If you have a food allergy, always read labels carefully. If you are eating out, including take-aways, always ask questions about exactly what is in your food and drinks. If you’re not sure, don’t eat or drink it – not even a little bit, as just a small amount of your trigger could cause an allergic reaction.
Always carry your adrenaline auto-injector with you wherever you are. If your doctor has said you need a second injection to deal with your symptoms, make sure you always carry two adrenaline auto-injectors. You may find it easier to keep pens in different places, such as work/school, and home.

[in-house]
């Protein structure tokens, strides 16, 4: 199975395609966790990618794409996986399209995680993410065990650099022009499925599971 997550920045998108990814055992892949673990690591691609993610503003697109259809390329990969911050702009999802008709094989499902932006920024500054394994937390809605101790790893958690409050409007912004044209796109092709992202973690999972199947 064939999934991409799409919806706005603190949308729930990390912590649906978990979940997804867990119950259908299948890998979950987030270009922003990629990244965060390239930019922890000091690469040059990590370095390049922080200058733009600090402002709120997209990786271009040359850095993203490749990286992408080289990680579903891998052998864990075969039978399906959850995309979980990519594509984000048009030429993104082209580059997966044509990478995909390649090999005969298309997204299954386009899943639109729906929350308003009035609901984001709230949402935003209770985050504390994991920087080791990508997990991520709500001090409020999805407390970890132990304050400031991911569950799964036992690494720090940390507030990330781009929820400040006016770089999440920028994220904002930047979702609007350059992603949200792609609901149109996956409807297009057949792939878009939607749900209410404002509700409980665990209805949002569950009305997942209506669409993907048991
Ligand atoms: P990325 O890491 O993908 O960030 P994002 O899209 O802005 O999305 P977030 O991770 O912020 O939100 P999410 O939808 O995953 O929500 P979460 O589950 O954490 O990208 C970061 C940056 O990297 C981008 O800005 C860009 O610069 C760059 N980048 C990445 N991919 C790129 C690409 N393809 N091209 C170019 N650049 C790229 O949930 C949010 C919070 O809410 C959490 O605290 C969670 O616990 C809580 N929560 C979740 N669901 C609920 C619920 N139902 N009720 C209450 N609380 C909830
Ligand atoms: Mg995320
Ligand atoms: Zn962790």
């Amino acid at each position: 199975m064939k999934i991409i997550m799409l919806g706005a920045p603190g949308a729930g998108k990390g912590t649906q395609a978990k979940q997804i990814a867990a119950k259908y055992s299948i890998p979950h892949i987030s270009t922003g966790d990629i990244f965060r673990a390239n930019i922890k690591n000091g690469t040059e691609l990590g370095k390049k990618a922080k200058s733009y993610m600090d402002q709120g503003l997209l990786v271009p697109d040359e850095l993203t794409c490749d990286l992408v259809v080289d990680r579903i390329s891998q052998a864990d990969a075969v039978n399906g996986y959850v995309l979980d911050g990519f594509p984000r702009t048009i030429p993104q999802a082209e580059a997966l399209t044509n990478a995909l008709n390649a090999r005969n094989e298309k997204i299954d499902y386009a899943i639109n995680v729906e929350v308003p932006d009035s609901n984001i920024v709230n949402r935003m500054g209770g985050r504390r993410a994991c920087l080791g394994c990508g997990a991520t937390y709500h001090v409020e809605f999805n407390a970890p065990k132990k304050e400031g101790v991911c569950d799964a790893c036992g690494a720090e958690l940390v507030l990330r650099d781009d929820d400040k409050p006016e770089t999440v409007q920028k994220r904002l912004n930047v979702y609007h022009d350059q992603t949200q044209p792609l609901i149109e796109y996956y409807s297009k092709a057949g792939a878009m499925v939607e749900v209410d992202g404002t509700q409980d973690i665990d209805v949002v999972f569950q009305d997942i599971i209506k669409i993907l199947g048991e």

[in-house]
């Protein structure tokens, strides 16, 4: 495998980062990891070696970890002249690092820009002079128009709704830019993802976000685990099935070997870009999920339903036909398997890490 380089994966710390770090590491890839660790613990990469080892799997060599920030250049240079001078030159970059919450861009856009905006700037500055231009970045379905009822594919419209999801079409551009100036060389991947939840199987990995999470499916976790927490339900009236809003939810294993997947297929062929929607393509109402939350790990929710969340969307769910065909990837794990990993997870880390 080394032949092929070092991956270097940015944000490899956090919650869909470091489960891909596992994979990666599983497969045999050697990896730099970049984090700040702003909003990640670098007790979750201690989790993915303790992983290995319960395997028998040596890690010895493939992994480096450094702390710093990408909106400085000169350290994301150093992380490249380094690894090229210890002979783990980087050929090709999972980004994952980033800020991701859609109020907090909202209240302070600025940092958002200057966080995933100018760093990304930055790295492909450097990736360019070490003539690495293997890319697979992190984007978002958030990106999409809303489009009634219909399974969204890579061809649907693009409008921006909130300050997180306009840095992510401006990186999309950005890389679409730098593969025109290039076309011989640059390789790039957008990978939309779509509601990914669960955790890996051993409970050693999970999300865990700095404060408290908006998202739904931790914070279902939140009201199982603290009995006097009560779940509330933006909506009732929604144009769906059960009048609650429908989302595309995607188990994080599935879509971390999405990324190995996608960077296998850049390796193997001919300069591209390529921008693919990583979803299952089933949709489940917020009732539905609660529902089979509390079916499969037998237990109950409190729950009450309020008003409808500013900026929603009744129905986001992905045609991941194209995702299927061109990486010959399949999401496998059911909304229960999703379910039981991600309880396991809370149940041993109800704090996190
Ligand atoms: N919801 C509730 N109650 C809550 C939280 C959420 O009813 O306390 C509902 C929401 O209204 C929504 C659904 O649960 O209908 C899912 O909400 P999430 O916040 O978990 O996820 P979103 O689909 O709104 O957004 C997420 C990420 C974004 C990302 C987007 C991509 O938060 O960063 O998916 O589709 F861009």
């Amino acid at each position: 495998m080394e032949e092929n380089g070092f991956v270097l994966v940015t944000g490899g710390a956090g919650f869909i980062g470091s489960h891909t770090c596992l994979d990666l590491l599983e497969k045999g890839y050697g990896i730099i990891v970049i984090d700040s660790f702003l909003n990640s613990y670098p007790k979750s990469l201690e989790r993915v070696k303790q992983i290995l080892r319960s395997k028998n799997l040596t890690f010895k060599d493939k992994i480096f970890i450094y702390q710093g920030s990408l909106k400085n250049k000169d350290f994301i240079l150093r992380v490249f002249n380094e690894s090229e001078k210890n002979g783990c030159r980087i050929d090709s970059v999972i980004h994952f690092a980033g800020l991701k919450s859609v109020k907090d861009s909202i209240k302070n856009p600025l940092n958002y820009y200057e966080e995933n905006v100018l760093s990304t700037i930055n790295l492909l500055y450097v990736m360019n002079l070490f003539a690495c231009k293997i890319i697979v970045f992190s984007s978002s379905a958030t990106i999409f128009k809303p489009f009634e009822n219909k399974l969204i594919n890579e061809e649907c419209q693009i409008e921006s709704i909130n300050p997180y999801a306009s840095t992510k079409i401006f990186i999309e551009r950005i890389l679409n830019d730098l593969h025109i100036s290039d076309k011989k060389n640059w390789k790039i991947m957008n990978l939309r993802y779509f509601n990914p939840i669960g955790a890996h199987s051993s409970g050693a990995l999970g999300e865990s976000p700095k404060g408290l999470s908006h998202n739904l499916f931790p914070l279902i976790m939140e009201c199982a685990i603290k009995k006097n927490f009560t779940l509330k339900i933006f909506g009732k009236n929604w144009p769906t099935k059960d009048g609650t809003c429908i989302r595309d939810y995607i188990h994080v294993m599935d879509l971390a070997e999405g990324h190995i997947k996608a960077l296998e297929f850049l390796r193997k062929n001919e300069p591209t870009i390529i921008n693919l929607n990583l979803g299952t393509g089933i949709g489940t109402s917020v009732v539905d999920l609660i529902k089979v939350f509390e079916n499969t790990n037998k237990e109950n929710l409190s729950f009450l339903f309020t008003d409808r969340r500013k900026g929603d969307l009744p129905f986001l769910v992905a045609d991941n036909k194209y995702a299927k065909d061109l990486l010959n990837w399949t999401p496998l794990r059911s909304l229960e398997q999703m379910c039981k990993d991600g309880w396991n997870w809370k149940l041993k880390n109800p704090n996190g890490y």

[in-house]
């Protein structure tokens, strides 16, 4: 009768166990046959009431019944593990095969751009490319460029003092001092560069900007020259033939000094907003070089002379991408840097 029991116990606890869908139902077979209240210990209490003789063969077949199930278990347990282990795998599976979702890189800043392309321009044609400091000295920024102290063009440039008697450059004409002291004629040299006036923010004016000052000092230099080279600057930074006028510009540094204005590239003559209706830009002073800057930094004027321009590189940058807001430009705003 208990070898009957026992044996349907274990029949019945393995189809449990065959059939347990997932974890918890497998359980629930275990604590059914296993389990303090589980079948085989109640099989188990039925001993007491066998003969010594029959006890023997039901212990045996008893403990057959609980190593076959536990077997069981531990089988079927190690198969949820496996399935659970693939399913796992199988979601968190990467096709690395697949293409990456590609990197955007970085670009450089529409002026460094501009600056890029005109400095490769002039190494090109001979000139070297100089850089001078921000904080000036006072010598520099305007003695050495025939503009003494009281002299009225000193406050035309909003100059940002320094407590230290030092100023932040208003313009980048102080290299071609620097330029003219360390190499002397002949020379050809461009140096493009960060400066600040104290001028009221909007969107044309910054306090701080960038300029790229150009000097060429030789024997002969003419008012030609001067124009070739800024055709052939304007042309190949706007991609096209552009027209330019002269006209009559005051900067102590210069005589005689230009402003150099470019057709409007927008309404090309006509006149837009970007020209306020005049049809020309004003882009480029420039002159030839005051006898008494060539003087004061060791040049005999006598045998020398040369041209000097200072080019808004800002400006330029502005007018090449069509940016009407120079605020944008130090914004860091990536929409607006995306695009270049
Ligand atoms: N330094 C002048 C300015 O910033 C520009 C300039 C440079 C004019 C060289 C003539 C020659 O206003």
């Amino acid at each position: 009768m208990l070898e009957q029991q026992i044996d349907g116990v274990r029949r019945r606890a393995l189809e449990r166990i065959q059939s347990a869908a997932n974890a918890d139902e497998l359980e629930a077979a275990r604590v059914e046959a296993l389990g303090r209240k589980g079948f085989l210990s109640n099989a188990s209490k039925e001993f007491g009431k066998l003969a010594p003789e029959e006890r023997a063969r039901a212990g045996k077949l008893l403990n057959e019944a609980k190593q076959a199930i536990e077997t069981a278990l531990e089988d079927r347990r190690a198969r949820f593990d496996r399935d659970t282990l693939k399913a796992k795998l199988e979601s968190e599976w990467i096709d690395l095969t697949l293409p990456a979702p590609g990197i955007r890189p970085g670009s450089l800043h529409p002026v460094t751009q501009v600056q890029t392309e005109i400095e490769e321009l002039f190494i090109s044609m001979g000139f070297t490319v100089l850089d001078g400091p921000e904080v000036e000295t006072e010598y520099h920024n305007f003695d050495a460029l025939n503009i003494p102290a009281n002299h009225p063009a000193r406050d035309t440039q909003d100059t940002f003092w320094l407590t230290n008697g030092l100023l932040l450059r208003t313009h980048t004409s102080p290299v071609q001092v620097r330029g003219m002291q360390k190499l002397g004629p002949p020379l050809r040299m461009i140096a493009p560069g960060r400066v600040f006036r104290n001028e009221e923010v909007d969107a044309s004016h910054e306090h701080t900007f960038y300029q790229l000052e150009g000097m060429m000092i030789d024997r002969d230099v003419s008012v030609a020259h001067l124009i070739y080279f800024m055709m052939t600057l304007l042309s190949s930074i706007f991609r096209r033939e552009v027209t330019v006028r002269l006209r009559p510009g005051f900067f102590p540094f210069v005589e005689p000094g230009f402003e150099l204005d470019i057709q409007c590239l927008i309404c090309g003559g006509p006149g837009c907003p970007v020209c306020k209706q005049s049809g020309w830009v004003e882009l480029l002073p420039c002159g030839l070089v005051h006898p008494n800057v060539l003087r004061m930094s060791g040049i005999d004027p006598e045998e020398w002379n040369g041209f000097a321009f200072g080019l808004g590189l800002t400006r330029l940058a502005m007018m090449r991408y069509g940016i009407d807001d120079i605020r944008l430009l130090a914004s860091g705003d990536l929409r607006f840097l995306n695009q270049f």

Make sure you know how to use your adrenaline auto-injector – practise regularly!
If you think you have come into contact with your trigger, you must use your adrenaline auto-injector immediately if you start to experience serious symptoms. If your symptoms are milder, have your adrenaline auto-injector ready just in case the symptoms get worse, which can happen very quickly. You must dial 112, ask for an ambulance and state ‘anaphylaxis’ (pronounced ‘anna-fill-axis’) immediately after using your adrenaline auto-injector.
Explain to others
It is important that your family, friends, teachers or workmates know what to do if you have an anaphylactic reaction – you may not always be able to inject yourself. Making sure others know what to do could save your life in an emergency.
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